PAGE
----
November 3, 2011.
Hon. Joseph I. Lieberman,
Chairman, Committee on Homeland Security and Governmental Affairs, U.S. 
        Senate, Washington, DC.
    Dear Mr. Chairman: The Congressional Budget Office has 
prepared the enclosed cost estimate for S. 1487, the Asia-
Pacific Economic Cooperation Business Travel Card Act of 2011.
    If you wish further details on this estimate, we will be 
pleased to provide them. The CBO staff contact is Mark 
Grabowicz.
            Sincerely,
                                              Douglas W. Elmendorf.
    Enclosure.

S. 1487--Asia-Pacific Economic Cooperation Business Travel Cards Act of 
        2011

    CBO estimates that implementing S. 1487 would cost about $2 
million in fiscal year 2012, subject to the availability of 
appropriated funds. Enacting the bill also would affect direct 
spending; therefore, pay-as-you-go procedures apply. However, 
CBO estimates that any such effects would be insignificant for 
each year. S. 1487 would not affect revenues.
    S. 1487 would authorize the Department of Homeland Security 
(DHS), through the end of fiscal year 2018, to issue a special 
business card to certain persons who are employed in 
international commerce involving the United States and 
countries in Asia. The card would allow those persons to 
expedite their travel to several countries. The bill would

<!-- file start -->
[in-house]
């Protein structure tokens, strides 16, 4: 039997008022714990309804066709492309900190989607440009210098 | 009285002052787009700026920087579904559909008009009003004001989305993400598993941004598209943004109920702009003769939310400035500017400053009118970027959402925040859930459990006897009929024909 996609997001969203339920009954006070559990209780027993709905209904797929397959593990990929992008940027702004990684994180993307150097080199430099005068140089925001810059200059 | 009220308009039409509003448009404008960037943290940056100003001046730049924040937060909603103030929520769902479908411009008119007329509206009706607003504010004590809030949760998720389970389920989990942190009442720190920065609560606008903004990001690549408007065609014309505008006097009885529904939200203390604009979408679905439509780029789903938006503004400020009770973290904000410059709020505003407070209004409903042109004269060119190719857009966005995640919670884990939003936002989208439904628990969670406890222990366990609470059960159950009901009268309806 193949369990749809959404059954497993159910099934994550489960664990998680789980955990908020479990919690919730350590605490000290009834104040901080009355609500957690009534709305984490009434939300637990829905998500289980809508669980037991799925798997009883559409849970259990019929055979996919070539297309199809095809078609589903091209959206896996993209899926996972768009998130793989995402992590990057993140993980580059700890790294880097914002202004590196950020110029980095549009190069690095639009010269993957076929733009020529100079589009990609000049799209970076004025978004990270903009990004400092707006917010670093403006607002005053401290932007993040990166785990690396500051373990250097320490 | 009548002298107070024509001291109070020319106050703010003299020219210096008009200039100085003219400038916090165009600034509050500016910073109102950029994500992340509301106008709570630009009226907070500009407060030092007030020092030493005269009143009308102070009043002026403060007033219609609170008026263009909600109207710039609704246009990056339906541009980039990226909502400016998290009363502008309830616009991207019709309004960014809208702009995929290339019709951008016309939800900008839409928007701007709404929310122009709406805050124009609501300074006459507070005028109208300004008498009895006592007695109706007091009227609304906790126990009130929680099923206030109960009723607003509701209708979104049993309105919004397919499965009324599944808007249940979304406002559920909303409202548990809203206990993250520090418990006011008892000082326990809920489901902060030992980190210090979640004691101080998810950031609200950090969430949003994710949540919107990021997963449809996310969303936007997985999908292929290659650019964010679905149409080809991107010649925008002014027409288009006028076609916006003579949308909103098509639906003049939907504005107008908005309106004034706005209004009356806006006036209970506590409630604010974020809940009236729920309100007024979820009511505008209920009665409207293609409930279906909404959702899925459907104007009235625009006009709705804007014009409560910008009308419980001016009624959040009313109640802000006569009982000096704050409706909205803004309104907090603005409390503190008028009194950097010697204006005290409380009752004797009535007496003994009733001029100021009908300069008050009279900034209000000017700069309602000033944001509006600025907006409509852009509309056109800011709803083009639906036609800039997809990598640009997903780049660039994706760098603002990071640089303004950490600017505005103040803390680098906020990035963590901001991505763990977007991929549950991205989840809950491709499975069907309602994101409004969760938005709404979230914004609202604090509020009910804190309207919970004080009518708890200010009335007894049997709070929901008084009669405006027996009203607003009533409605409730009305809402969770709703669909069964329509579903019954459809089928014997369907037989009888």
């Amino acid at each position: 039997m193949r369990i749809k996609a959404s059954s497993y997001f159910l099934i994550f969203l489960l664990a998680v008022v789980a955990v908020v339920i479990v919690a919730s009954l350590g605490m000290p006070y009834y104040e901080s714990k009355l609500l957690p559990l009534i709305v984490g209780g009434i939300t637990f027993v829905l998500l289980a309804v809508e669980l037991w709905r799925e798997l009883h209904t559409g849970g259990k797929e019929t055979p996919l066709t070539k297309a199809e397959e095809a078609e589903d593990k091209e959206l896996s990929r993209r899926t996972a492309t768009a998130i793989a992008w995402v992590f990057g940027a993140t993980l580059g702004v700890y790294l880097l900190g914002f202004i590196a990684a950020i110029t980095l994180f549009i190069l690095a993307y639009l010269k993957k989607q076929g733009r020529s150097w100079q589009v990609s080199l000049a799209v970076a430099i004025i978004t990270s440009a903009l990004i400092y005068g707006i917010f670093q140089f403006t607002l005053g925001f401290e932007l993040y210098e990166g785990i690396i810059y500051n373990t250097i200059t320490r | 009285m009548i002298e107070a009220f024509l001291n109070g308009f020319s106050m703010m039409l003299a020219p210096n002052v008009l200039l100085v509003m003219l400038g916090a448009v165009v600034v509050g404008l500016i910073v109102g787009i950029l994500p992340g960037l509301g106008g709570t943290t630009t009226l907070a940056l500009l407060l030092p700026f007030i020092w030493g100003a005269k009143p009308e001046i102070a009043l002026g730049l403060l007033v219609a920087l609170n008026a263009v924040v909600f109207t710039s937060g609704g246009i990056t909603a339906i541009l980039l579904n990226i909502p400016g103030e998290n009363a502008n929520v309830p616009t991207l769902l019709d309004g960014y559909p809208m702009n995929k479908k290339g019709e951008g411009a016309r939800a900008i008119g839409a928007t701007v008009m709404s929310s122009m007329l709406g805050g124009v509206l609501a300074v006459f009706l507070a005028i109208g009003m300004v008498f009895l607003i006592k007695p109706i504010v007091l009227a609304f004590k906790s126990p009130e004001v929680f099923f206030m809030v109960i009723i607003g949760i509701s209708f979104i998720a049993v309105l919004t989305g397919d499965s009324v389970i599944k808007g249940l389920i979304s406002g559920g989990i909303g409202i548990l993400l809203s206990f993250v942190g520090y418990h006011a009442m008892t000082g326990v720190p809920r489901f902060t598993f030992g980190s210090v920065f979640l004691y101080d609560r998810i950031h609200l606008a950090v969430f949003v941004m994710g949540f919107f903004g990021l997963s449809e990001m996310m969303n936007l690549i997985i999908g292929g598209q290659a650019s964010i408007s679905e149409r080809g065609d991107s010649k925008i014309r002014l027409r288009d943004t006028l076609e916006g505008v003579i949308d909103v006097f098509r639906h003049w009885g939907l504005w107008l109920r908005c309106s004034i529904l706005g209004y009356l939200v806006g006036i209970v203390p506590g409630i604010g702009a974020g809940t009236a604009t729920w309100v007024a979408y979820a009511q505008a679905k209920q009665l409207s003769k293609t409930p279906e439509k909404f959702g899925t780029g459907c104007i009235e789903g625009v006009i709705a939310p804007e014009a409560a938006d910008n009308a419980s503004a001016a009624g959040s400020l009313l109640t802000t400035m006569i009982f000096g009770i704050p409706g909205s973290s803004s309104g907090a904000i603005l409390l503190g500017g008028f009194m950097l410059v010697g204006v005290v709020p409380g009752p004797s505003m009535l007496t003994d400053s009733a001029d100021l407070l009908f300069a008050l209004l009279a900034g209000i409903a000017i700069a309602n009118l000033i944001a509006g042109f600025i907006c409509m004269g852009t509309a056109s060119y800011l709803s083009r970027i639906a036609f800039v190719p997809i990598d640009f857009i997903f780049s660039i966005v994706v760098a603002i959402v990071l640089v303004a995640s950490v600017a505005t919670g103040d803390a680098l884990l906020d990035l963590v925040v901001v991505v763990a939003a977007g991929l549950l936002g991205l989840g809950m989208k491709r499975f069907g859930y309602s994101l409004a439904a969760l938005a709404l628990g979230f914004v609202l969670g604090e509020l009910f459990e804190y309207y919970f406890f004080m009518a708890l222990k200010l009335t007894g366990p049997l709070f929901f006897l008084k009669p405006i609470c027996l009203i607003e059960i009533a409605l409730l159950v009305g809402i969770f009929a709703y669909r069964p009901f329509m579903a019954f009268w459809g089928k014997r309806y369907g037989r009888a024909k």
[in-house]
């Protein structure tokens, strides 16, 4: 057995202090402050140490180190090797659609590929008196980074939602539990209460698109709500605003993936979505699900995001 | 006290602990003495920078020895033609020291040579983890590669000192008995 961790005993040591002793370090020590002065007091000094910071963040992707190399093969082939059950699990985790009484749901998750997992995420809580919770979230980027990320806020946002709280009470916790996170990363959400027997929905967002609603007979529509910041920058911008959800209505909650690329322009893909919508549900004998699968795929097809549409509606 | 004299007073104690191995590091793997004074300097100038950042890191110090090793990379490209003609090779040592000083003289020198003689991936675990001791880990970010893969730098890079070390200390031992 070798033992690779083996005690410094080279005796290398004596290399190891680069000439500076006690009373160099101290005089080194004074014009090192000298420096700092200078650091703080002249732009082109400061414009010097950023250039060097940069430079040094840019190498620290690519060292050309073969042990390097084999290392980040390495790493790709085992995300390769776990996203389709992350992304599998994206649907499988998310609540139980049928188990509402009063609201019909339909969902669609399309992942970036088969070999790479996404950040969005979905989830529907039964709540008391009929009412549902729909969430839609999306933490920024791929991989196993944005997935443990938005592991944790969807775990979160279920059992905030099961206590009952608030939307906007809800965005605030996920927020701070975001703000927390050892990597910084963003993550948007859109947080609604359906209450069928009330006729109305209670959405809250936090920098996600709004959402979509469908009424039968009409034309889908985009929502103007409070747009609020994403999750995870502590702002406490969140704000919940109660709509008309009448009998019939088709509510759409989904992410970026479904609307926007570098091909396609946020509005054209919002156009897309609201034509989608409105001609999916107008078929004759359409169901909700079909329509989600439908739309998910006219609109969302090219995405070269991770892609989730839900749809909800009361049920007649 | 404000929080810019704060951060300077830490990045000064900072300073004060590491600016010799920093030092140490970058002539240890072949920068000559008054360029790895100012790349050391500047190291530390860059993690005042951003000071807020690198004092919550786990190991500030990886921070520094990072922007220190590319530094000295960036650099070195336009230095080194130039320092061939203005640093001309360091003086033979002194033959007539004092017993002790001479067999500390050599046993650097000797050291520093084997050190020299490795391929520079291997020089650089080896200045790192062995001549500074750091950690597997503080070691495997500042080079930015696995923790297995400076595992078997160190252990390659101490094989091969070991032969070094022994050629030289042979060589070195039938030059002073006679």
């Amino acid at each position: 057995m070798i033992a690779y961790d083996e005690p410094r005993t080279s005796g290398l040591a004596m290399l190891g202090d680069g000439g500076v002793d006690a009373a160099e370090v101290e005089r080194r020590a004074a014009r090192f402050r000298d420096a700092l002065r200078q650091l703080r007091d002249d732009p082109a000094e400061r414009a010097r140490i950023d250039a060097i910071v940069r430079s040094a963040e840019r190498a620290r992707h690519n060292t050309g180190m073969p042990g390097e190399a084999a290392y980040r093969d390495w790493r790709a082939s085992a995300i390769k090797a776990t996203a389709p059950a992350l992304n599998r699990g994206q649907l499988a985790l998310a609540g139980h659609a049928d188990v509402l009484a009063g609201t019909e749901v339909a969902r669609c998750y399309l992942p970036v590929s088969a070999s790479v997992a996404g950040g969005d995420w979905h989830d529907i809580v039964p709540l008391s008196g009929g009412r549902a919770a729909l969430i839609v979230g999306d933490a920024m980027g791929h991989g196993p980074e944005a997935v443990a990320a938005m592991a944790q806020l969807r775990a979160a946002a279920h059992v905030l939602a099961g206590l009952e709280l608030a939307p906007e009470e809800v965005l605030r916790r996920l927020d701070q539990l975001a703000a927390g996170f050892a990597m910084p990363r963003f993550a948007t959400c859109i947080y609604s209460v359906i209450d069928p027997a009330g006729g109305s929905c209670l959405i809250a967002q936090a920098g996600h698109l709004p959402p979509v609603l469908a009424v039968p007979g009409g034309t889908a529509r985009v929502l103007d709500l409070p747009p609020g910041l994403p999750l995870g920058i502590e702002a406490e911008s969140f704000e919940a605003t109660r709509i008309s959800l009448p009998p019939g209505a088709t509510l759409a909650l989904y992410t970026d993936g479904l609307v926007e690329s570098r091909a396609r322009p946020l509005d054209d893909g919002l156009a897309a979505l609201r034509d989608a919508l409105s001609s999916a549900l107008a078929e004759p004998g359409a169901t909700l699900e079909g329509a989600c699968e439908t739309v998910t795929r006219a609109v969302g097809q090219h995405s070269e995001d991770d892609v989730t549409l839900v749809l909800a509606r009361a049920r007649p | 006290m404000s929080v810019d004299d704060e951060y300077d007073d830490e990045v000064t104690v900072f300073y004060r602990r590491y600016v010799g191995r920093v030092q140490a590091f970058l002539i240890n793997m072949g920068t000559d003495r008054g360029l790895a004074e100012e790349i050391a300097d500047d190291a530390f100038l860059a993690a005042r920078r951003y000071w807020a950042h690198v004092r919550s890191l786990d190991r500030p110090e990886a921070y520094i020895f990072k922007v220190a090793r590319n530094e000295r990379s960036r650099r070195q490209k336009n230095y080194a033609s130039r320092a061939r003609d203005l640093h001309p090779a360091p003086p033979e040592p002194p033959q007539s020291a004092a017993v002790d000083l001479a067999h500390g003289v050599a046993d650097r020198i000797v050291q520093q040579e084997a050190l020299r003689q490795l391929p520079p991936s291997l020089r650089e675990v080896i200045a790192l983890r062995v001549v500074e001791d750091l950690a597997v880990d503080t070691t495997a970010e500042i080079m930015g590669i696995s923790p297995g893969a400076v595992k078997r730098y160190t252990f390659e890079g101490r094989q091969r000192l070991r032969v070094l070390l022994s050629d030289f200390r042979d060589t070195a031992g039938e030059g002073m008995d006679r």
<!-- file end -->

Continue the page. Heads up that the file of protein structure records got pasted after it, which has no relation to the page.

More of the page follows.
permit DHS to charge a fee to cover the costs of carrying out 
this program.
    Based on information from DHS, CBO estimates that, assuming 
the availability of appropriated funds, the agency would spend 
about $2 million in 2012 to establish the new program, 
including costs to develop and test software, and test computer 
systems. In 2012 and subsequent years, the department expects 
to collect a fee of about $100 from a few thousand participants 
per year. Thus, we estimate that DHS would collect and spend 
less than $500,000 annually in most years to operate the 
program, so there would be no significant net effect on direct 
spending in any year.
    S. 1487 contains no intergovernmental or private-sector 
mandates as defined in the Unfunded Mandates Reform Act and 
would not affect the budgets of state, local, or tribal 
governments.
    The CBO staff contact for this estimate is Mark Grabowicz. 
The estimate was approved by Theresa Gullo, Deputy Assistant 
Director for Budget Analysis.

                  VI. EVALUATION OF REGULATORY IMPACT

    Pursuant to the requirements of paragraph 11(b) of rule 
XXVI of the Standing Rules of the Senate, the Committee has 
considered the regulatory impact of this bill and determined 
that the bill will have no regulatory impact within the meaning 
of the Rule. The Congressional Budget Office states that the 
bill contains no intergovernmental or private-sector mandates 
as defined in the Unfunded Mandates Reform Act and would not 
affect the budgets of state, local, or tribal governments.

       VII. CHANGES IN EXISTING LAW MADE BY THE BILL, AS REPORTED

    S. 1487, as amended and reported, does not make changes to 
existing law.